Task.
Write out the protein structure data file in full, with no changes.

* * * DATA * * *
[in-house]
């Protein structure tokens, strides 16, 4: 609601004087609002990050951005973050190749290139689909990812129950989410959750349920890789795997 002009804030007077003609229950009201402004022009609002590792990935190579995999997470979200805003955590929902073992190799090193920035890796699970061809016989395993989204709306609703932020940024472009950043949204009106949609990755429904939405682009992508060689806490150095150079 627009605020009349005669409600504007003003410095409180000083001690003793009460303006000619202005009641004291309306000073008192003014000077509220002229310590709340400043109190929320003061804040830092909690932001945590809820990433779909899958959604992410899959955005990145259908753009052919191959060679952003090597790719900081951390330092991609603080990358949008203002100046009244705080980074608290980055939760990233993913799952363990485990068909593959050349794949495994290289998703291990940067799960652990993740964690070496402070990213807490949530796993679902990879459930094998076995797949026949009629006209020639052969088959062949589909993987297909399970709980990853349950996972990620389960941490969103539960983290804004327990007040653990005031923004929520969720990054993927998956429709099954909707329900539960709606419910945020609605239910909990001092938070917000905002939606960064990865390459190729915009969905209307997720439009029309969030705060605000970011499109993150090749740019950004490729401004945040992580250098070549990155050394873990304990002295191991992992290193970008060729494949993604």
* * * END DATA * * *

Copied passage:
[in-house]
């Protein structure tokens, strides 16, 4: 609601004087609002990050951005973050190749290139689909990812129950989410959750349920890789795997 002009804030007077003609229950009201402004022009609002590792990935190579995999997470979200805003955590929902073992190799090193920035890796699970061809016989395993989204709306609703932020940024472009950043949204009106949609990755429904939405682009992508060689806490150095150079 627009605020009349005669409600504007003003410095409180000083001690003793009460303006000619202005009641004291309306000073008192003014000077509220002229310590709340400043109190929320003061804040830092909690932001945590809820990433779909899958959604992410899959955005990145259908753009052919191959060679952003090597790719900081951390330092991609603080990358949008203002100046009244705080980074608290980055939760990233993913799952363990485990068909593959050349794949495994290289998703291990940067799960652990993740964690070496402070990213807490949530796993679902990879459930094998076995797949026949009629006209020639052969088959062949589909993987297909399970709980990853349950996972990620389960941490969103539960983290804004327990007040653990005031923004929520969720990054993927998956429709099954909707329900539960709606419910945020609605239910909990001092938070917000905002939606960064990865390459190729915009969905209307997720439009029309969030705060605000970011499109993150090749740019950004490729401004945040992580250098070549990155050394873990304990002295191991992992290193970008060729494949993604």